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The European Monetary Union will lead to closed political union, but it seems that things will have to get worse before they can get better. It needn't have been that way, but it was always easier to sell economic integration than political integration.

That's how the EU (in its previous EEC/EC incarnations) moved forward: get some (easier to agree) economic reforms under way, and then let the resulting political pressure bring us towards political integration.

The problem is that there are now too many euroskepitcal countries (and the leaders of France and Germany themselves are less euro-enthusiastic) to get the second leg working. Or it's just that the euro was such a great economic reform that it has brought no crisis that would really bring about the need for political integration. Compared to the monetary crises and devaluation traumas of the 80s, the current spats on budget deficits are very mild.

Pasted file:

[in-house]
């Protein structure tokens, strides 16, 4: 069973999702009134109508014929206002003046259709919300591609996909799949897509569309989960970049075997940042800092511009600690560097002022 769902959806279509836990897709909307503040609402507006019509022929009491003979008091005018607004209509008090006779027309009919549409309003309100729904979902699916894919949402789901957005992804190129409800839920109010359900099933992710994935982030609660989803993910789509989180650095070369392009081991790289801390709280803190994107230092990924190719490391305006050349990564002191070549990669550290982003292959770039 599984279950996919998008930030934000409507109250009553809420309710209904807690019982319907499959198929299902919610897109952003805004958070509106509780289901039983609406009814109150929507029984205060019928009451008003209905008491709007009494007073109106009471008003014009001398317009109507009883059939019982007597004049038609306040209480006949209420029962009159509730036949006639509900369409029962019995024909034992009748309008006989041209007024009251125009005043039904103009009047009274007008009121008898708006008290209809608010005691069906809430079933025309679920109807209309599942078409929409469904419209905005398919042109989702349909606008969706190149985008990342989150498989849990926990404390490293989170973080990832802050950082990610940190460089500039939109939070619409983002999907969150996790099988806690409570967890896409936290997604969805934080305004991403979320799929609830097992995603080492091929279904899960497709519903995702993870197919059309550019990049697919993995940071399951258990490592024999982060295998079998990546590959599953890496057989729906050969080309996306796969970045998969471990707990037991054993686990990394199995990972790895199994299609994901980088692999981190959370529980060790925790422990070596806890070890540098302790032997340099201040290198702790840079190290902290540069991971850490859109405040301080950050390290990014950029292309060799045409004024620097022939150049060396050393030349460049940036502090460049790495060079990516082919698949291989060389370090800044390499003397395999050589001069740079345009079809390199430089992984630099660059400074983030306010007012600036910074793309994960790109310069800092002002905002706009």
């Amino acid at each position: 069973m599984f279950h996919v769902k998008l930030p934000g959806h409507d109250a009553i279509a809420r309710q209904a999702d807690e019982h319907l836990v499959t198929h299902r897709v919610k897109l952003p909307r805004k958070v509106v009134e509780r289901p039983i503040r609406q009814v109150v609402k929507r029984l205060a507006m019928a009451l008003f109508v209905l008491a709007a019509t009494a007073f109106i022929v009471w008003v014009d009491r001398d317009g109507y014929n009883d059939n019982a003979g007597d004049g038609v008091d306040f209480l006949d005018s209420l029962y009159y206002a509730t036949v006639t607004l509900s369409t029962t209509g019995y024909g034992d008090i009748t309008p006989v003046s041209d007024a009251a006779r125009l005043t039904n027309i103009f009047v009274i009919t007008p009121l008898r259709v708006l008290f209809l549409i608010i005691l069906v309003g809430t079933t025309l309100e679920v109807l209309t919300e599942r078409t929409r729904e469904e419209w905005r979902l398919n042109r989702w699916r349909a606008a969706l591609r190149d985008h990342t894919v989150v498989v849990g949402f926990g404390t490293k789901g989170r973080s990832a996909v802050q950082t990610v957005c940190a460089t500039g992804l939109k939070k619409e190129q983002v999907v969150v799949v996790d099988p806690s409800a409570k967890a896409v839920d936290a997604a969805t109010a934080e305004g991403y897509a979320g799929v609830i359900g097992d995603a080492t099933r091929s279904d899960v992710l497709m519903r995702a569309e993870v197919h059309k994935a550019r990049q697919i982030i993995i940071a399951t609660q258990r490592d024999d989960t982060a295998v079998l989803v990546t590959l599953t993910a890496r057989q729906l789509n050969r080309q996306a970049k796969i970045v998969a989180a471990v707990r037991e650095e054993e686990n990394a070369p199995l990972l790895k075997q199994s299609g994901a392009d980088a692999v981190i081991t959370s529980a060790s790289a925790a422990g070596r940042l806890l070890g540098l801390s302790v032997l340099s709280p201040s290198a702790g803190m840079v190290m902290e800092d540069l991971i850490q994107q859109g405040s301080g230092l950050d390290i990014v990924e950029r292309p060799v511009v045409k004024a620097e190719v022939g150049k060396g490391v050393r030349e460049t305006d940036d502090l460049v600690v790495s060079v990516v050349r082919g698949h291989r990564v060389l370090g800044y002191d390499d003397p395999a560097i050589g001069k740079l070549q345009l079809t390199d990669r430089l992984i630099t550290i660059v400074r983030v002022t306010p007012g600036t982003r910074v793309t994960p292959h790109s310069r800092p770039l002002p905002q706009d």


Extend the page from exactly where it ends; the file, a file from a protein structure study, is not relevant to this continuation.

... Hmmm, food fo thought.


In the long run, we're all dead. John Maynard Keynes

by Jerome a Paris (etg@eurotrib.com) on Wed Jan 31st, 2007 at 11:21:03 AM EST
[ Parent ]
Yes, I realise something is not quite working as intended.

What I'm arguing is that closer political integration of the Eurozone is a necessity because a common economy requires a common economic policy with explicit (and sizeable) redistribution mechanisms. But some "core Europe" is likely to be established via enhanced cooperation. Given the near doubling of the size of the Union in the last 3 years, I wonder whether that, which used to be anathema, won't also become a necessity.

"It's the statue, man, The Statue."

by Carrie (migeru at eurotrib dot com) on Wed Jan 31st, 2007 at 11:30:36 AM EST
[ Parent ]

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